Recognizing the financial, social and political effects of short-termism and activism, during recent years, a growing number of institutional investors have publicly renounced financial engineering to achieve short-term results at the expense of long-term investment and have encouraged corporations to develop and pursue long-term strategies and reject short-termist demands by activists. These investors, led by BlackRock, State Street and Vanguard, have called on corporations to resist financial engineering, to pursue long-term strategies and to embrace transparency and engage with their investors on a regular basis to cultivate an understanding of their performance and strategy. Corporations that implement the governance “best practices” advocated by these investors, with an amplified emphasis on engagement, transparency and ongoing collaboration with investors, to demonstrate that they are diligently pursuing well-conceived strategies developed with the participation of independent and engaged directors and executed by a competent management team, should be assured that, in exchange, these investors will be patient and support the corporation in resisting short-term pressures.

We expect that, contrary to Nathan’s expectation for the unrestrained continuance of short-termism and activism, the major institutional investors, which in the aggregate control most of the significant publicly held corporations, will follow through on their assurances to corporations that they will support them in their long-term strategies and in their resistance to short-termism and activists. The increasing membership by institutional investors in organizations such as Focusing Capital on the Long Term, and the endorsement by a number of institutional investors of the Commonsense Principles of Corporate Governance announced in July, are concrete support for our optimism.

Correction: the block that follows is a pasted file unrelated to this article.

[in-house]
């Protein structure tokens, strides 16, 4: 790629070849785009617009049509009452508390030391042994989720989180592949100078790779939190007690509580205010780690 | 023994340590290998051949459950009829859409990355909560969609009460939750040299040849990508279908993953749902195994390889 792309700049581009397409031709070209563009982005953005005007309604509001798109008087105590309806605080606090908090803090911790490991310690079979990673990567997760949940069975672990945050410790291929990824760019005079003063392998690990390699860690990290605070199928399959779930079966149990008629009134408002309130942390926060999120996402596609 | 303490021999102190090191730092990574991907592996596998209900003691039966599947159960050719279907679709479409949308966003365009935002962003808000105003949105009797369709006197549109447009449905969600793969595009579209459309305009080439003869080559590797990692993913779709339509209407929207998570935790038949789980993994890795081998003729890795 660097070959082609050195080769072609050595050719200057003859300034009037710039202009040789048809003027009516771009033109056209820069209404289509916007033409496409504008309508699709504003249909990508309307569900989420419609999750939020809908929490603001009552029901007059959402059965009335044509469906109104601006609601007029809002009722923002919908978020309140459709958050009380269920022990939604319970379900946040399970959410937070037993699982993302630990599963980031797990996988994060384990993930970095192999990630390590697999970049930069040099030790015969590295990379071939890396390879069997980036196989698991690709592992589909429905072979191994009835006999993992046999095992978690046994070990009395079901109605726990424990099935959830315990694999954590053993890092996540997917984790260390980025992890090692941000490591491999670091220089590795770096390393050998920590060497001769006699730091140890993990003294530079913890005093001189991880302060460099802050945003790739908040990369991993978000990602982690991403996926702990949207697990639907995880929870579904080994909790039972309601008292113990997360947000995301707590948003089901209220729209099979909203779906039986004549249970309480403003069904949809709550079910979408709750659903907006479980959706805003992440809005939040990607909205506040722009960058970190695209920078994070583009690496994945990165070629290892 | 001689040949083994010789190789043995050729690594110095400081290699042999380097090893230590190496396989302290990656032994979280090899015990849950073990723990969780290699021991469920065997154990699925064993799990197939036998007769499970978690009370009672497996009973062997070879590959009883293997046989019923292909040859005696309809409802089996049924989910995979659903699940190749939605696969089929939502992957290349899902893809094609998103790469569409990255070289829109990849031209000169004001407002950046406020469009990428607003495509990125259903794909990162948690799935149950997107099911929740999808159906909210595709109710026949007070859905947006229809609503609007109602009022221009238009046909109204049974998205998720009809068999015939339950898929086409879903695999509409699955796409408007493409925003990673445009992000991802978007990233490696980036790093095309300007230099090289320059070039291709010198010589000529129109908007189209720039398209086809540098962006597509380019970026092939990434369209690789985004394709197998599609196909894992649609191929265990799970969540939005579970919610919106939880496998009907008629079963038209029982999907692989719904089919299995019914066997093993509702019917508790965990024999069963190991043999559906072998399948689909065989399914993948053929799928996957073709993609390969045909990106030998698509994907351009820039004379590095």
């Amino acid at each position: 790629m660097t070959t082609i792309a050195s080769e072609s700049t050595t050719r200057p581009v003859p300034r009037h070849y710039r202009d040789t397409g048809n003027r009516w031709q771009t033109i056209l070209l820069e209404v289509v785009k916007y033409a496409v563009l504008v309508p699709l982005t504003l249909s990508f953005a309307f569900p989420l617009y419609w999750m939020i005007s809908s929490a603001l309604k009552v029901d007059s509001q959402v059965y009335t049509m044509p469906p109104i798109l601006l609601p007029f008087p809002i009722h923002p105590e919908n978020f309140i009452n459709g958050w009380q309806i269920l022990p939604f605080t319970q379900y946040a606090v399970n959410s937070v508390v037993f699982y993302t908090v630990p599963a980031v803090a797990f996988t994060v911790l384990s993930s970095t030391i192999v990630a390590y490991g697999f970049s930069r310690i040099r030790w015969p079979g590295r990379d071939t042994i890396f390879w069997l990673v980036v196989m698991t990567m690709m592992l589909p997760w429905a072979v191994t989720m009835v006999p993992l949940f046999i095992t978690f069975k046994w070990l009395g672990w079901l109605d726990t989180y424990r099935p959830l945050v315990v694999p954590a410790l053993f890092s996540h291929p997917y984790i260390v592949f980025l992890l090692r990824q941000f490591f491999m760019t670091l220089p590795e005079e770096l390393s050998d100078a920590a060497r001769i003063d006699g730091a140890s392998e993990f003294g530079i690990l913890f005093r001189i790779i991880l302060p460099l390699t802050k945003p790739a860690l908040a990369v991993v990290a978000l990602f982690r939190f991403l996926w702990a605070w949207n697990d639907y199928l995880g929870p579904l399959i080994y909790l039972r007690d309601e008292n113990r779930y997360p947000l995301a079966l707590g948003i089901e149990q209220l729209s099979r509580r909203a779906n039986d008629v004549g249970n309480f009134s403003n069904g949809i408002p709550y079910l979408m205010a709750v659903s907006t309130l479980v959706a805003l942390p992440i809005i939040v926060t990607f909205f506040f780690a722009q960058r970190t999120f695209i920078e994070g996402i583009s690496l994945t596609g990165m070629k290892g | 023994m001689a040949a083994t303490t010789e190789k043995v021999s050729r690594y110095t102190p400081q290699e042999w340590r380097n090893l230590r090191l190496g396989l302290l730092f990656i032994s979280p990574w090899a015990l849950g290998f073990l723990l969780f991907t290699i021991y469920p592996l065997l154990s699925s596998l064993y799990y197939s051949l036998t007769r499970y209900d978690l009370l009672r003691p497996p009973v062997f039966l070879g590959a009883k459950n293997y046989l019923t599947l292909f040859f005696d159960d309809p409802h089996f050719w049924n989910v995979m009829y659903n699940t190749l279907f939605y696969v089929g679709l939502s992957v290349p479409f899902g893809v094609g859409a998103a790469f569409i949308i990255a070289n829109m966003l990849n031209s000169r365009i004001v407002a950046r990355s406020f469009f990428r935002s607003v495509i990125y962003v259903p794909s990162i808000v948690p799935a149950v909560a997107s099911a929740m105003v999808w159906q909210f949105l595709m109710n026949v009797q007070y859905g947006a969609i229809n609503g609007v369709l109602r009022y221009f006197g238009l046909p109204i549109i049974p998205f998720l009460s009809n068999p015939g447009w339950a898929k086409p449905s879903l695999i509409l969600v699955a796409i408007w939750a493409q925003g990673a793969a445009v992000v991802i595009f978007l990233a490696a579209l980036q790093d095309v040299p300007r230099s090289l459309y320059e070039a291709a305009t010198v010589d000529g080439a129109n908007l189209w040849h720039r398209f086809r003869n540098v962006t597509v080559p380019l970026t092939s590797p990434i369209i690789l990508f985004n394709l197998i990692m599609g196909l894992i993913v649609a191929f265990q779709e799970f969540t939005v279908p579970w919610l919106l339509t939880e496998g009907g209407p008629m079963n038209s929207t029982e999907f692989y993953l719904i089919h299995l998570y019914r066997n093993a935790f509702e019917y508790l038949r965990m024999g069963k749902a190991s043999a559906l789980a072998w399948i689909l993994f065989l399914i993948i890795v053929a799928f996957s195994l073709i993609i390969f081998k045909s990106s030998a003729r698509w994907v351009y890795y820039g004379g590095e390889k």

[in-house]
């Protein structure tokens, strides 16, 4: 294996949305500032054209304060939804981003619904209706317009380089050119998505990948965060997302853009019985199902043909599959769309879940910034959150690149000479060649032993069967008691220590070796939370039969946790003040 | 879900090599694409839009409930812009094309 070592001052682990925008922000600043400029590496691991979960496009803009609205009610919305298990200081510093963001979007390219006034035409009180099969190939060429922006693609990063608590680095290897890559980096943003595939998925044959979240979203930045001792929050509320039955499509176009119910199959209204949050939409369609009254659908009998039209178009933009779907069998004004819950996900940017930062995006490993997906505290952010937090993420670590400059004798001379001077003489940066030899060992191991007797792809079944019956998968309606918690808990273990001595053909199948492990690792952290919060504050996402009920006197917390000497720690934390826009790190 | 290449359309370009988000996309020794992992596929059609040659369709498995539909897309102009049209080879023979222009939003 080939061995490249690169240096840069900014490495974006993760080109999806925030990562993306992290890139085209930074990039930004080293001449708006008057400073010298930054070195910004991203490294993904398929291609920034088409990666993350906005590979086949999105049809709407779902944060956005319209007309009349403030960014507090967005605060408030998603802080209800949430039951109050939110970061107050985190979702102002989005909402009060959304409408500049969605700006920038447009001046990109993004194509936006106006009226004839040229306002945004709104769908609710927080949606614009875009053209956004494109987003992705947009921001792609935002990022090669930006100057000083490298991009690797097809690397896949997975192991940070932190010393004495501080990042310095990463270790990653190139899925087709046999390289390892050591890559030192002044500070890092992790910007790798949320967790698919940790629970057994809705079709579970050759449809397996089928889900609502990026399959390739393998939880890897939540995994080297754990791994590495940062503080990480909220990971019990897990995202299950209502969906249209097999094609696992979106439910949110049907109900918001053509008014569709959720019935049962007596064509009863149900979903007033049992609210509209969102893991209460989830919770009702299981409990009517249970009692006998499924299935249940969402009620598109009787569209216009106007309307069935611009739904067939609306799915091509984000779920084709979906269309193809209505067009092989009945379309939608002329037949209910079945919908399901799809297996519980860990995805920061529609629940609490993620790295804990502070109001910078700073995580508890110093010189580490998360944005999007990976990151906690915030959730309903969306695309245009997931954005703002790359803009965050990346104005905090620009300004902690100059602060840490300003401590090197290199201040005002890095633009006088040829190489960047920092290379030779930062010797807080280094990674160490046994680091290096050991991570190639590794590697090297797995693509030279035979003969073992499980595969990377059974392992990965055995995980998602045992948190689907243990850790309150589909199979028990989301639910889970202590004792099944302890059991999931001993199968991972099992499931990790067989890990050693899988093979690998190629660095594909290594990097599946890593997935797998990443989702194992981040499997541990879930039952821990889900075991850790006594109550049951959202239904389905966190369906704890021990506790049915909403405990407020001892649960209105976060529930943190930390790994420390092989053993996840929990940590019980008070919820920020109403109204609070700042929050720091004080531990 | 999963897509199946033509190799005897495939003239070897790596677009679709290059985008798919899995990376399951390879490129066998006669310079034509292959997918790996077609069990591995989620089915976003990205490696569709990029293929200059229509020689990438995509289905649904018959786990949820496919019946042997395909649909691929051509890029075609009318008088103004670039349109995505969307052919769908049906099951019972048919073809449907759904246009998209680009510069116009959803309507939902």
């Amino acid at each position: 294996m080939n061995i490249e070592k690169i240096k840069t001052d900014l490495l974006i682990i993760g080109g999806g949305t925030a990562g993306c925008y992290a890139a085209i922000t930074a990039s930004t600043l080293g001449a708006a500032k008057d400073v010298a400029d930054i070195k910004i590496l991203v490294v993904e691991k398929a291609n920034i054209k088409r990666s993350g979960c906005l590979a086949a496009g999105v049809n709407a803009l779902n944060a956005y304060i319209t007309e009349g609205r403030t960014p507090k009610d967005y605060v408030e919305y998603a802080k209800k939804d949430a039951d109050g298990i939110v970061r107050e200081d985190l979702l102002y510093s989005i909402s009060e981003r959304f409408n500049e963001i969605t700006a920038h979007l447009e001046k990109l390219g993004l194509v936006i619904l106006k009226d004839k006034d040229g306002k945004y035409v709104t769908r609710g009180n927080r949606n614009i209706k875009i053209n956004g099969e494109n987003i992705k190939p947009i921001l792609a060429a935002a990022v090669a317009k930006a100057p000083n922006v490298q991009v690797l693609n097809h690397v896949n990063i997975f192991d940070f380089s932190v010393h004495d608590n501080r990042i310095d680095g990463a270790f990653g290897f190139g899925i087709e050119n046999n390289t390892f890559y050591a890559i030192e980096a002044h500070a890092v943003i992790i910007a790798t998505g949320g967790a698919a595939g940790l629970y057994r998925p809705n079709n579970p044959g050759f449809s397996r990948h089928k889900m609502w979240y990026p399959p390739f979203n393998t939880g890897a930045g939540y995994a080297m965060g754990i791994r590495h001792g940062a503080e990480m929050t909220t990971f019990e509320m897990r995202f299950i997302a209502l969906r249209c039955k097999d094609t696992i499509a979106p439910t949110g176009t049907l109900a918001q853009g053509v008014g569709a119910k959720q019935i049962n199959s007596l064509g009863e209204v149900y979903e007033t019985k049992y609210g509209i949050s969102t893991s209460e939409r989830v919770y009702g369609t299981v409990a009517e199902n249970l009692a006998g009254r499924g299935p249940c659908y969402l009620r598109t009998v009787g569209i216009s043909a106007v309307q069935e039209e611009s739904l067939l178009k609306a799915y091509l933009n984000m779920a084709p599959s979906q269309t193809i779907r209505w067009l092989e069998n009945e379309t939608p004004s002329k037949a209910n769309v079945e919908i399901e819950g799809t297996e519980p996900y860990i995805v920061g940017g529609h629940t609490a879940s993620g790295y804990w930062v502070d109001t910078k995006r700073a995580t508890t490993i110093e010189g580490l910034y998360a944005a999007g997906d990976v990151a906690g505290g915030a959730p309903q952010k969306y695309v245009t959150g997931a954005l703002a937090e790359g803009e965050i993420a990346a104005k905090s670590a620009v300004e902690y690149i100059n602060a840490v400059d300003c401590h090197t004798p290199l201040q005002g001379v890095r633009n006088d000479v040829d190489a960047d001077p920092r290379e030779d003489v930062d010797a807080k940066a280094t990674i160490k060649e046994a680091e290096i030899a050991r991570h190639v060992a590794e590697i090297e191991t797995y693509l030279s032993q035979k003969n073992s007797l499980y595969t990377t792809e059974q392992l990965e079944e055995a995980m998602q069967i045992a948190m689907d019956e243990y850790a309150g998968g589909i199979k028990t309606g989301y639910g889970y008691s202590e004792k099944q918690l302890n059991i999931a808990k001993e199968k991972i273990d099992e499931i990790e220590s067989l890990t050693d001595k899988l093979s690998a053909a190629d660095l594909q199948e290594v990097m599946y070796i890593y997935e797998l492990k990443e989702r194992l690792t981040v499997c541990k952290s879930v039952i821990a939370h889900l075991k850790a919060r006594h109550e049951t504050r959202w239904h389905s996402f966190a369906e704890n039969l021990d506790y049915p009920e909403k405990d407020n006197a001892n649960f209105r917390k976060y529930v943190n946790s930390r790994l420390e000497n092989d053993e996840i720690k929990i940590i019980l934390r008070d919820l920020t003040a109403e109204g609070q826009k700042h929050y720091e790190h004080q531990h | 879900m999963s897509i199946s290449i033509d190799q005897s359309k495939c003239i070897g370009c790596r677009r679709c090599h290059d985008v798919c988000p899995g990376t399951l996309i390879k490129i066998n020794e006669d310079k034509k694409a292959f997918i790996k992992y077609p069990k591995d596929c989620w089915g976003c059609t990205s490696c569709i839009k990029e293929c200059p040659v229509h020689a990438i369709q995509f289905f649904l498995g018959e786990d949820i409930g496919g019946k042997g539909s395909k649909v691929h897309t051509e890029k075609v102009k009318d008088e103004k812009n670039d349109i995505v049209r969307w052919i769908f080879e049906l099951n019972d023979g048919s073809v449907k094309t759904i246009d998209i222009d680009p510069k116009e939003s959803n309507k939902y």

If these private sector initiatives fail to gain real traction, we expect there will be a number of regulatory actions designed to discourage short-termism. This regulatory impetus is evident in recent legislation introduced in Congress, the policy statements by Hillary Clinton in the U.S. and Theresa May in the U.K. and pending regulations in the EU. In the absence of, or in addition to, new regulation, long-term shareholders may seek injunctive relief and monetary damages from investors and activists who overtly or tacitly cooperate to force a corporation to produce short-term gains at the expense of long-term, sustainable investment. Such litigation might be brought on the grounds that the investors and the activists have effective control of the corporation and therefore have a fiduciary duty to the corporation and shareholders who are long-term investors.

Major institutional investors have the capability and responsibility to restore a long-term approach. Indeed, the ultimate beneficial owners they serve will be principal beneficiaries of a governance regime that is calibrated to produce long-term value creation and sustainable economic prosperity. One way or another, we believe they will be successful in rebalancing the relationship between corporations and shareholders to facilitate rather than undermine this objective.